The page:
It’s generally not clear what’s causing tinnitus (a buzzing or ringing in your ears). However, there is one thing experts agree on: you are more likely to experience tinnitus if you also suffer from hearing loss. According to HLAA as much as 90 percent of people who have tinnitus also have hearing loss.
Your age, lifestyle, and genetics can all take part in the development of hearing loss as you probably know. And while many people think of hearing loss as being obvious, the truth is that some mild hearing loss can go undetected. Worse, even a slight case of hearing loss increases your risk and likelihood of developing tinnitus.
It’s Not a Cure, But Hearing Aids Can Help Manage Tinnitus
There isn’t a cure for tinnitus. However, your symptoms can be decreased and your life can be improved by wearing hearing aids to address your hearing loss and tinnitus. As a matter of fact, one study showed that up to 60 percent of tinnitus patients experienced relief when they wore hearing aids, with 22 percent showing considerable relief.
A traditional hearing aid can essentially hide the buzzing or ringing caused by tinnitus by improving your ability to hear outside sounds, which basically drowns out the ringing. And, fortunately, traditional hearing aids aren’t the only option as more advanced treatment possibilities are being produced.
Types of Specialty Hearing Aids to Decrease Tinnitus Symptoms
Hearing aids work by gathering natural sounds from the environment around you and boosting them to a level that allows you to hear. Even though it may be simple in design, that amplification of noise, be it the rabble of a dinner party or the clank of a ceiling fan, is critical in teaching your brain to receive certain stimulations again.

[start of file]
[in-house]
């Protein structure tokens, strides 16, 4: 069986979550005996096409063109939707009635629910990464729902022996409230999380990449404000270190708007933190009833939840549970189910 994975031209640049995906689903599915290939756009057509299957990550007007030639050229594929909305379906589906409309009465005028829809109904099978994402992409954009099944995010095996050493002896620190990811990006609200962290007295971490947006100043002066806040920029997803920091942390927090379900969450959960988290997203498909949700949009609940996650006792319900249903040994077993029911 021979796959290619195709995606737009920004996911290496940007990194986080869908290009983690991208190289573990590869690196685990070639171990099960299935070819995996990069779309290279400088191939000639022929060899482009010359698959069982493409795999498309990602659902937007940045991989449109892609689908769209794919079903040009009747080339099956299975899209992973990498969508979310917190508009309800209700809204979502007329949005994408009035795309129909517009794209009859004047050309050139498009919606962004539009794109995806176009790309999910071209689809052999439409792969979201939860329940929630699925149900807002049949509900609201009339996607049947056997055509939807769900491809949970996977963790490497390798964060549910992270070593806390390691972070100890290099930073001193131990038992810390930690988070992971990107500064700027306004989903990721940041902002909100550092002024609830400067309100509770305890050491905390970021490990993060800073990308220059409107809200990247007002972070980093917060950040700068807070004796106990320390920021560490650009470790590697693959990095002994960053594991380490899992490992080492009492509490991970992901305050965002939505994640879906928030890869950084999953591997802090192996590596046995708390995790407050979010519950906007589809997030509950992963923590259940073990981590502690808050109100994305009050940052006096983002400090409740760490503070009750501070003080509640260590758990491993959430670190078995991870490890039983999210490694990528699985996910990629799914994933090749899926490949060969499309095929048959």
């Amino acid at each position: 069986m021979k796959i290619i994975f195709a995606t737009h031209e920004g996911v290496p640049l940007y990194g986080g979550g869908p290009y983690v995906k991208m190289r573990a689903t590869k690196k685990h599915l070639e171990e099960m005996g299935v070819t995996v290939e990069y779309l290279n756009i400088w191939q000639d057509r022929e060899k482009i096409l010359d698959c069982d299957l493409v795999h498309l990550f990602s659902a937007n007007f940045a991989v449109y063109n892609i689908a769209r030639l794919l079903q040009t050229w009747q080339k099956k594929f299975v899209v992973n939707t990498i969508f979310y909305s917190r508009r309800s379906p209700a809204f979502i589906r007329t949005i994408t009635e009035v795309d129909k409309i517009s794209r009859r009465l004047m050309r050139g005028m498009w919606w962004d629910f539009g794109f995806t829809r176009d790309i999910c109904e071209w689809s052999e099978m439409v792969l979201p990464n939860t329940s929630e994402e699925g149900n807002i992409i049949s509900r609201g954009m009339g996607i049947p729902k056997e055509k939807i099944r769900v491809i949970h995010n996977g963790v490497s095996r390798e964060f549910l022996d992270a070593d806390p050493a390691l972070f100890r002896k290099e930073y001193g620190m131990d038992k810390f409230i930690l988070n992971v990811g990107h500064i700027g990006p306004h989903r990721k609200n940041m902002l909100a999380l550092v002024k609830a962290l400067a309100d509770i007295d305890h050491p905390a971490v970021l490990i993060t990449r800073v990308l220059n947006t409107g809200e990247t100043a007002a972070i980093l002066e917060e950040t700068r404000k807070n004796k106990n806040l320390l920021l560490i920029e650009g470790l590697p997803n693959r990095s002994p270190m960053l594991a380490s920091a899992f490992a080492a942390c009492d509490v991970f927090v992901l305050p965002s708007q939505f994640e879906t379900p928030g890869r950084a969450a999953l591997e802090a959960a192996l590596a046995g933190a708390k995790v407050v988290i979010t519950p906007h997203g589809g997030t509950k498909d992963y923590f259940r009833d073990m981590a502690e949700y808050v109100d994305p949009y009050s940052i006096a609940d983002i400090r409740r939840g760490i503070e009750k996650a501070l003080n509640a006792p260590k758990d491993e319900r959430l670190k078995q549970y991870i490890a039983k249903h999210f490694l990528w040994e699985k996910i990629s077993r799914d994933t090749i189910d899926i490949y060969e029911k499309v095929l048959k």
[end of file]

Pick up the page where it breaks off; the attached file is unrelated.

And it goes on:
You can augment those amplification efforts by the combination of other strategies, like counseling, sound stimulation, and stress reduction for a more complete approach to treatment.
Fractal tones and irregular rhythms are even being used by some hearing aid manufacturers. The persistent tone of tinnitus can be interrupted by the uneven tones of these inconsistent rhythms.
Other specialty devices try to blend your tinnitus in with the natural sounds you’re hearing. Your condition and ear have very personal needs and this technique will use a personalized white noise that will be calibrated by your hearing specialist.
Whether it’s through sound therapy, blending, or a white noise mechanism, all of these specialized technologies have a common objective of distracting the attention away from the ringing or buzzing of tinnitus.
It’s true that there isn’t any cure for tinnitus, but for at least some people, hearing aids help decrease symptoms and improve your quality of life.